Ensure that someone is accountable for the effectiveness of agile practice and someone is accountable for delivery of value.

If these areas of focus are not attended to, the organisation is not likely to receive the benefits of agile.


Anti-Patterns to watch out for

Anti-patterns in Stage One all reflect resistance to people changing the way they work, from managers to their teams.

Without changing the way they work, the company will receive none of the benefits of their transformation.

Antipattern #1: “We take what works”

“We take what works” is short hand for “we haven’t changed the way we work”.

Many teams start out by selecting a few key agile practices they either like or they feel best suits their current way of working. Unfortunately, this results in the team not changing their current behaviours. If they don’t change the way they work they won’t get any of the benefits agile can bring.

Visual management for these teams may improve transparency of delivery, but it is unlikely to yield improved productivity or cost savings.

Antipattern #2: “Can’t we just do Kanban?”

Many feel that the basics of Scrum are too hard because it requires teams to change the way they work. Teams at Stage One are often tempted as a result to just “do Kanban”. These teams then implement the visual management aspect of Kanban, but none of its other practices, including optimising flow, minimising work in-progress, and defining explicit progression criteria. Just implementing these “symbols” of agile gives leadership the false impression that the team is agile.

This is called “Cargo Cult” agile.

Antipattern #3: “We’re just being pragmatic” / “You’re being a purist”

Using pragmatism is an excuse not to change. These teams feel that they are serving delivery by selecting the elements of agile that suit their current way of working. Any suggestion they should change is then labelled as being “purist”.

Teams with these behaviours will often relate that delivery will be at risk if they are required to change the way they work.

Antipattern #4: “But we’ll lose our capability if we form cross-functional teams!”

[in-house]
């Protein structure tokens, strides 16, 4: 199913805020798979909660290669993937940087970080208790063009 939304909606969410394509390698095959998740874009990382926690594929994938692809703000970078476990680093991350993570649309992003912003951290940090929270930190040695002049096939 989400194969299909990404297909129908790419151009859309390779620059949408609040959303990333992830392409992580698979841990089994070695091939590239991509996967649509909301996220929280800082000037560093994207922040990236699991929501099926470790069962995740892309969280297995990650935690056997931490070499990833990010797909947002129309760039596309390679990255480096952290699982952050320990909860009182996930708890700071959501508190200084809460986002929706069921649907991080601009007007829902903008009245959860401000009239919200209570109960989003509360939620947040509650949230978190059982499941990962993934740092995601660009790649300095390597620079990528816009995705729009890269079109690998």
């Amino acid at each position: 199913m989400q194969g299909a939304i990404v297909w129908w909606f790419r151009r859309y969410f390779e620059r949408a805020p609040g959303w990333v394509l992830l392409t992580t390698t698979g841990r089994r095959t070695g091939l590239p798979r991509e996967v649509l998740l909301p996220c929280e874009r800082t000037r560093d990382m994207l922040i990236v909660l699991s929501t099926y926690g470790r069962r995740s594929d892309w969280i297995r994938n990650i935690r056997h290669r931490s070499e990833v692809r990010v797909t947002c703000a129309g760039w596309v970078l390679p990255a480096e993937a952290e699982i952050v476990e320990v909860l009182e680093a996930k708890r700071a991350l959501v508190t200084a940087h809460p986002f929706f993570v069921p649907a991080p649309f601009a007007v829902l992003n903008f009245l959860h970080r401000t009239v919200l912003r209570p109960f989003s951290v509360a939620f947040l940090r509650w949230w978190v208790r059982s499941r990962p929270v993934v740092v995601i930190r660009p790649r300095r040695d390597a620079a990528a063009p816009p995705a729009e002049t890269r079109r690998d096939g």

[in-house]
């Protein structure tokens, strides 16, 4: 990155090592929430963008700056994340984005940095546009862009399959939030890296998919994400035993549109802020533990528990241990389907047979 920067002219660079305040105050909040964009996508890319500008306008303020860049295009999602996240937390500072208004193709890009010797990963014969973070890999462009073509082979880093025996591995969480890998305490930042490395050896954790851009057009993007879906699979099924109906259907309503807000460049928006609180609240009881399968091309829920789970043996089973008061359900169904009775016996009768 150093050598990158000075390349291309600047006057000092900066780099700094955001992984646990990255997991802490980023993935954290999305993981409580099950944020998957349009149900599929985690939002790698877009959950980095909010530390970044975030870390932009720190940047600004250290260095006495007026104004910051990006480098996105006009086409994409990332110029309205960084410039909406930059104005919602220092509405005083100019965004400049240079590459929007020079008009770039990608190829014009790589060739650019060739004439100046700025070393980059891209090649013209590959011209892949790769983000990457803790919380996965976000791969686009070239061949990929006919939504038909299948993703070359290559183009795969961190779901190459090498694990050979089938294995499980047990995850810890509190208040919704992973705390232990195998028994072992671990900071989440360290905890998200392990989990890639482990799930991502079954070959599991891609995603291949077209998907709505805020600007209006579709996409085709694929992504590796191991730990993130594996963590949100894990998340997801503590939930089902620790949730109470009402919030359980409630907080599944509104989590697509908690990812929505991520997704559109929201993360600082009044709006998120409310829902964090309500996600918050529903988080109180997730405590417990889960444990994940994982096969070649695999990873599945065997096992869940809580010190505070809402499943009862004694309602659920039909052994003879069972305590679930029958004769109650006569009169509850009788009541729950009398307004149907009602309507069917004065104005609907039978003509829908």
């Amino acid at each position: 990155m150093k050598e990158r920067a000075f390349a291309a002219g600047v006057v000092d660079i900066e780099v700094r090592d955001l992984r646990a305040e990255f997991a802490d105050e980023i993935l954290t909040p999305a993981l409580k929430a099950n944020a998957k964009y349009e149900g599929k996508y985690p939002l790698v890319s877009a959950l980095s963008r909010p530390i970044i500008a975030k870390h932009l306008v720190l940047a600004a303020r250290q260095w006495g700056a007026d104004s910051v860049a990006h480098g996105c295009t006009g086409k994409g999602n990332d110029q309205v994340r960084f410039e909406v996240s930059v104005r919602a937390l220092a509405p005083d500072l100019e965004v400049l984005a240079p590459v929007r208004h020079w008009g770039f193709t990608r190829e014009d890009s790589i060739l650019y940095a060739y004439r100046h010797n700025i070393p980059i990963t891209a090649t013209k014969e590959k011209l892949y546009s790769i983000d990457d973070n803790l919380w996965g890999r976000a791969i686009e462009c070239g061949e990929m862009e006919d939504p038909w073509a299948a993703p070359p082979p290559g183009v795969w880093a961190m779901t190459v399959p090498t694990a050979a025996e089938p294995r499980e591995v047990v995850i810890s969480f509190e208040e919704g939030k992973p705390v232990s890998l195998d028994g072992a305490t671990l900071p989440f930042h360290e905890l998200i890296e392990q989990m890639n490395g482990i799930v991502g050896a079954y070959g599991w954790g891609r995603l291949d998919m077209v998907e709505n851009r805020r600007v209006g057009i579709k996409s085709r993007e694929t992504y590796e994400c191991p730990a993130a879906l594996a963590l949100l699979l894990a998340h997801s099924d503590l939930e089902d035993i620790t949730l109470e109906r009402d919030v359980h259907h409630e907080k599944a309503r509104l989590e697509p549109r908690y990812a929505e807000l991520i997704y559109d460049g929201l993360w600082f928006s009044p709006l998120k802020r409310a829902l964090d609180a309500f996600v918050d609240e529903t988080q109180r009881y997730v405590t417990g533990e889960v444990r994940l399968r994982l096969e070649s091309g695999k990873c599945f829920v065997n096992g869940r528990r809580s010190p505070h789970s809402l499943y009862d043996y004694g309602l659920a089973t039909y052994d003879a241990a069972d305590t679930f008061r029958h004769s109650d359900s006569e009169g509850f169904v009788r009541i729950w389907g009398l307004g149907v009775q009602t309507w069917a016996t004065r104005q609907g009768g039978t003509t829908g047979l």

Many organisations have functional teams. These teams have faster time to delivery as there are no hand-overs to other teams to complete an increment of value and they typically have fewer to no team-to-team dependencies.

Often when single function teams, or capability-based teams, are faced with the change to form cross-funcitonal teams, many will claim:

  • Delivery will be at risk.
  • Quality will suffer.
  • Their specialised service/support will diminish.
  • It will limit their professional growth.

These claims are made as a form of change resistance. 


Keys to improvement

Establishing guardrails for self-management is the key establishing the groundwork to getting higher productivity and reducing cost savings.

Self-management over traditional task management alone will increase productivity by approximately 10-15% [1].


Capacity Planning

Assess capacity each Sprint to understand what the load is on the team versus how much


Setting Guardrails

What are the minimum set of roles, events, artefacts and timeboxes that are essential for team’

No more learning areas to show

Stage One Learning Areas

Agile Manifesto

Agile Manifesto Bingo

A Retrospective activity to help improve people’s awareness of the Agile Manifesto

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1. Loerakker, Kirsten van de Grift (2015). The effectiveness of self-managed teams and self-leading teams measured in performance , quality of work life and absenteeism. Online at:

2. (2022) Annual State of Agile Report. 

agile iq academy logo 2022-05-05 sm